IAFOR Journal of Arts & Humanities Volume 6 – Issue 2
Editor: Dr Alfonso J. García Osuna
Published: November 20, 2019
Proliferating with the advent of digital publishing, a variety of journals have been providing expedient fora for academic discussions and debates that focus on every aspect of the arts and humanities. Their diverse features reveal the expanding boundaries that humanist analysis and inquiry have assumed as a response to the technological sea-change. In response to the new challenges, the IAFOR Journal of Arts and Humanities now accepts within its remit a wide range of research topics, including some that years ago might have been considered merely peripheral to its disciplinary province. For many publications, the mission has changed from the highly focused dissemination of research that is meaningful within the context of a given discipline, to that of providing a more extensive forum for the analysis, consideration and discussion of the fundamental aspects of culture.
Accordingly, this issue of the IAFOR Journal of Arts & Humanities includes the work of a variety of scholars with highly divergent research interests. Gloria Wiederkehr-Pollack’s “The Philological Impact of Biblical Hebrew on the English Language” traces the possible origins of many western European words back to the Hebrew language. Paul Ziek and Mirjana Pantic analyse the market-driven interests that appropriated musician Kurt Cobain’s legacy in “From Anti-hero to Commodity: The Legacy of Kurt Cobain”. K. Neethu Tilakan reads the film The Runner, by the critically acclaimed Iranian Director Amir Naderi, in the context of the Iranian Revolution and of the Iran-Iraq war. Lily Halpert Zamir examines the “God, Where Art Thou?” theme in the literary works of Auschwitz survivors Ka-Tsetnik, Primo Levi and Elie Wiesel. Olubunmi Adekonojo, B. A. Ajiboye, and T. D. Adekonojo explore undergraduate students’ awareness and usage of social media. Susan George’s “Women in Film Time: Forty Years of the Alien series (1979–2019)” is an analysis of the portrayal of women and the feminine in the Alien series of Sci Fi films. C. F. Akpati studies the art and objectives of cartooning in “A Multimodal Discourse Study of some Online Campaign Cartoons of Nigeria’s 2015 Presidential Election”. Amrita S. Iyer studies the characteristics of “delogocentrism” in “A Shot in the Dark: Delogocentrism in Harold Pinter’s The Dwarfs and Luigi Pirandello’s Six Characters in Search of an Author”. Charles Alex Patrick examines the work of Nigerian author Akinwande Oluwole Babatunde Soyinka in “The Role of Anxiety and Anger in Wole Soyinka’s Samarkand and Other Markets I Have Known. Debbie Walter surveys the role of the Latin phrase memento mori in art, reflecting on its function in her own artistic production, in “Memento mori: a Positive and Contemporary Reflection Through Visual Art on a Life Spent Well”.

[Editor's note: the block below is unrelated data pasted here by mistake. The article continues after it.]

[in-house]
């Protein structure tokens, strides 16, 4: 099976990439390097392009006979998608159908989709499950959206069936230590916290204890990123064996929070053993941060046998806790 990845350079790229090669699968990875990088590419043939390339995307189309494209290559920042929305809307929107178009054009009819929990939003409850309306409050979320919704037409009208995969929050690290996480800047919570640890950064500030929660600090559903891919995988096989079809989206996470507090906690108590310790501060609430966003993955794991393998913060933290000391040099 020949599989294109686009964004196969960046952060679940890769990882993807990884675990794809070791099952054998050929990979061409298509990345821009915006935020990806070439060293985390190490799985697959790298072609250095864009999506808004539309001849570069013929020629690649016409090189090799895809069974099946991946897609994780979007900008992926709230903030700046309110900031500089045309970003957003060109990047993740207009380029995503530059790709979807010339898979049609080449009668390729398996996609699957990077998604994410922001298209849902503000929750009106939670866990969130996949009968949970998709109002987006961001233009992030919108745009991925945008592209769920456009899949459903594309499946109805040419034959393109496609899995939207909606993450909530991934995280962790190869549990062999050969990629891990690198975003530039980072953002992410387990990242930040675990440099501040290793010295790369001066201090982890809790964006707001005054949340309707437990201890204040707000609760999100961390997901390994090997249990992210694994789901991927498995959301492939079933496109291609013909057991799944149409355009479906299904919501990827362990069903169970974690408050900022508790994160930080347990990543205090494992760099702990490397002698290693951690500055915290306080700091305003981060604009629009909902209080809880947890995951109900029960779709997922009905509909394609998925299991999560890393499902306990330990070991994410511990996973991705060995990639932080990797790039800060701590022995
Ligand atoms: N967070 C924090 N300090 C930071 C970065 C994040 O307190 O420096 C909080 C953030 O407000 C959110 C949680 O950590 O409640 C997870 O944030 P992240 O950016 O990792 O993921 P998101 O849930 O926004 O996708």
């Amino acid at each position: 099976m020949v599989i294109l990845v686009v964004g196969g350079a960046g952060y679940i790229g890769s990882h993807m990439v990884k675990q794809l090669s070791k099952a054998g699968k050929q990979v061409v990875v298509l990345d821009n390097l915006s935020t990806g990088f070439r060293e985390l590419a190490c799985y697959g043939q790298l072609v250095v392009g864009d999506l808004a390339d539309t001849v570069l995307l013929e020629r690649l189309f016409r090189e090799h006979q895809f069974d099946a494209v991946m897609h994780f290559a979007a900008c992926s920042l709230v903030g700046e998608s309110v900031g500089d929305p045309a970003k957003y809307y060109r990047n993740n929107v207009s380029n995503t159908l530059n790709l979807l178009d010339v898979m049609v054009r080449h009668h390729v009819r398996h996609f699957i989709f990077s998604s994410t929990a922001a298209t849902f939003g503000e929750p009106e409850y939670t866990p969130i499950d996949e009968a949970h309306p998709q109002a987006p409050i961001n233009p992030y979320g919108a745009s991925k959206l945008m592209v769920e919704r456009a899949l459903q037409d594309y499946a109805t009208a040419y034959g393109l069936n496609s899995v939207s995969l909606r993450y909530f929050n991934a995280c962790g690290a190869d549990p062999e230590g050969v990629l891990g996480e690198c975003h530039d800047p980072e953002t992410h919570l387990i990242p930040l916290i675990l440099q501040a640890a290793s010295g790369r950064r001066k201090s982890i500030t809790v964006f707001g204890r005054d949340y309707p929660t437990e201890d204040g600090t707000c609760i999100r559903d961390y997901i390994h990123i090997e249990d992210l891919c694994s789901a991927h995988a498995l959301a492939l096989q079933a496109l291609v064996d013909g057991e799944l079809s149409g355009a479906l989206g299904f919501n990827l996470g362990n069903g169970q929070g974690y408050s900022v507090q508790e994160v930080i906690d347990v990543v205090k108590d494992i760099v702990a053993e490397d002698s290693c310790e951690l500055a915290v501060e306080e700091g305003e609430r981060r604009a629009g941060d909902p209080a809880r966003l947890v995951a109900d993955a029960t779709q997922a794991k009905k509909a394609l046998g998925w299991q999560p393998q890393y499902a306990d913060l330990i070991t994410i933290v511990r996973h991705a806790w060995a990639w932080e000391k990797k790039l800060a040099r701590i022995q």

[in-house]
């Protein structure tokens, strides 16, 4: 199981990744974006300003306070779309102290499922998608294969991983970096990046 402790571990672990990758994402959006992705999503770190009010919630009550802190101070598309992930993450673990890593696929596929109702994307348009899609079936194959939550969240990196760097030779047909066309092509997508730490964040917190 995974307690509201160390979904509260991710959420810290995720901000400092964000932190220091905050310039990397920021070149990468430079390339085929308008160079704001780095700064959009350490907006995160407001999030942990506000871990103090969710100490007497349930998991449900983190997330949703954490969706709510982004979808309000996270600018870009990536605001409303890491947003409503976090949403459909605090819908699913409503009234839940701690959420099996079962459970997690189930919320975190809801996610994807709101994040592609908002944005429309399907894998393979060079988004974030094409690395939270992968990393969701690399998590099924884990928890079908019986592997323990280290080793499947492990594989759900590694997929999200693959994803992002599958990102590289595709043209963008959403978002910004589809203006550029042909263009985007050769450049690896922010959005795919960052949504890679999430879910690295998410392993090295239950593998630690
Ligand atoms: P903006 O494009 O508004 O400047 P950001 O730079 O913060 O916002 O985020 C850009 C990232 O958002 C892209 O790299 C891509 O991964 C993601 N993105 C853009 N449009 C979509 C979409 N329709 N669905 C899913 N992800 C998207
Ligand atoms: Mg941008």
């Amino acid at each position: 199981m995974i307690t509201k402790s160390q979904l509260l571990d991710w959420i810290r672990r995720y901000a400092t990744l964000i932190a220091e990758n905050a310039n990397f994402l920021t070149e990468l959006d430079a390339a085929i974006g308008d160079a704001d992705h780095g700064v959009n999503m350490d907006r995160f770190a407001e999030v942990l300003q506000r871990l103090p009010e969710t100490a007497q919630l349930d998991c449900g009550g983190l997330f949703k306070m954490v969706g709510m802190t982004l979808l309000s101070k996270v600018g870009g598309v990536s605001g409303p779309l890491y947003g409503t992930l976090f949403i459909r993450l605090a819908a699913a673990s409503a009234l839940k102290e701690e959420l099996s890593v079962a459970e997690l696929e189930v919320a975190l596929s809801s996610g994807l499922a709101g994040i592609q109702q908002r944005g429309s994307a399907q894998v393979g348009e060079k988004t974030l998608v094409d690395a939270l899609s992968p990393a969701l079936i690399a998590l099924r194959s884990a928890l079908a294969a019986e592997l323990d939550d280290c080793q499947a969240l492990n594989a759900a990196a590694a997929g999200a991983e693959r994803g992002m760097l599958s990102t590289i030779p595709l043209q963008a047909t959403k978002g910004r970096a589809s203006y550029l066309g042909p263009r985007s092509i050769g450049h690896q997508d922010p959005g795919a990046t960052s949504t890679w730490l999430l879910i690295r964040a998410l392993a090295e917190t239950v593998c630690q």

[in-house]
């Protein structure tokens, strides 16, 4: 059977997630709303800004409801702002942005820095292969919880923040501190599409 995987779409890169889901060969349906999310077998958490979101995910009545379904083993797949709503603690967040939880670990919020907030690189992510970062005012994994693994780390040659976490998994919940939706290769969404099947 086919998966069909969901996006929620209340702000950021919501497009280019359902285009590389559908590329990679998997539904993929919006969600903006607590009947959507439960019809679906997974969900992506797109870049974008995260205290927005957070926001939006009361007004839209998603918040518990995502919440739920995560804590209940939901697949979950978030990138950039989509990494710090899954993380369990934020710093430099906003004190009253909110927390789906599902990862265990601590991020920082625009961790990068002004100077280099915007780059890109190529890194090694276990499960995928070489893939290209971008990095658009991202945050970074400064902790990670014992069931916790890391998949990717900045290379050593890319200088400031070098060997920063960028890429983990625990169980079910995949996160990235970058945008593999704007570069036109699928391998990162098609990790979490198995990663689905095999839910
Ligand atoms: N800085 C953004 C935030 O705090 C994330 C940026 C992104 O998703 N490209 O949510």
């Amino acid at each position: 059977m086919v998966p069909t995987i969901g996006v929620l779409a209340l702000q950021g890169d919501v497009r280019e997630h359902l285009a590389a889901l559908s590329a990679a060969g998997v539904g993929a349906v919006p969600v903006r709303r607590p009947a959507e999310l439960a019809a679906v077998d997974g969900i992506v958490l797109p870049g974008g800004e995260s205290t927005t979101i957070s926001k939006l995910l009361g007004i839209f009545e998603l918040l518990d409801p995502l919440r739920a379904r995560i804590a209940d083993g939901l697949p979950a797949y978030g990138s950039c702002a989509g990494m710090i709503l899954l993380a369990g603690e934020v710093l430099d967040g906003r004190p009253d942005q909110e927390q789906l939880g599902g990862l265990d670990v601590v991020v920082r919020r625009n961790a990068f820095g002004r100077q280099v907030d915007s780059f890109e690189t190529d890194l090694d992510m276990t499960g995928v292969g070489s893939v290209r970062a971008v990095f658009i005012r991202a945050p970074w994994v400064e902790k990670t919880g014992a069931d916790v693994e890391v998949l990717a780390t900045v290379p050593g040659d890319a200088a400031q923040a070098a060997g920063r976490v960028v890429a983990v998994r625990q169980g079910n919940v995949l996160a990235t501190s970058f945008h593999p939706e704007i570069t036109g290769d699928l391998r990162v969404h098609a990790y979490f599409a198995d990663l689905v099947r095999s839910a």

My editor’s essay “Three Pigs and Some Goats” rounds out an issue that, it is hoped, will appeal to a very diverse audience.
Alfonso J. García Osuna
Banner image: Markus Spiske / Unsplash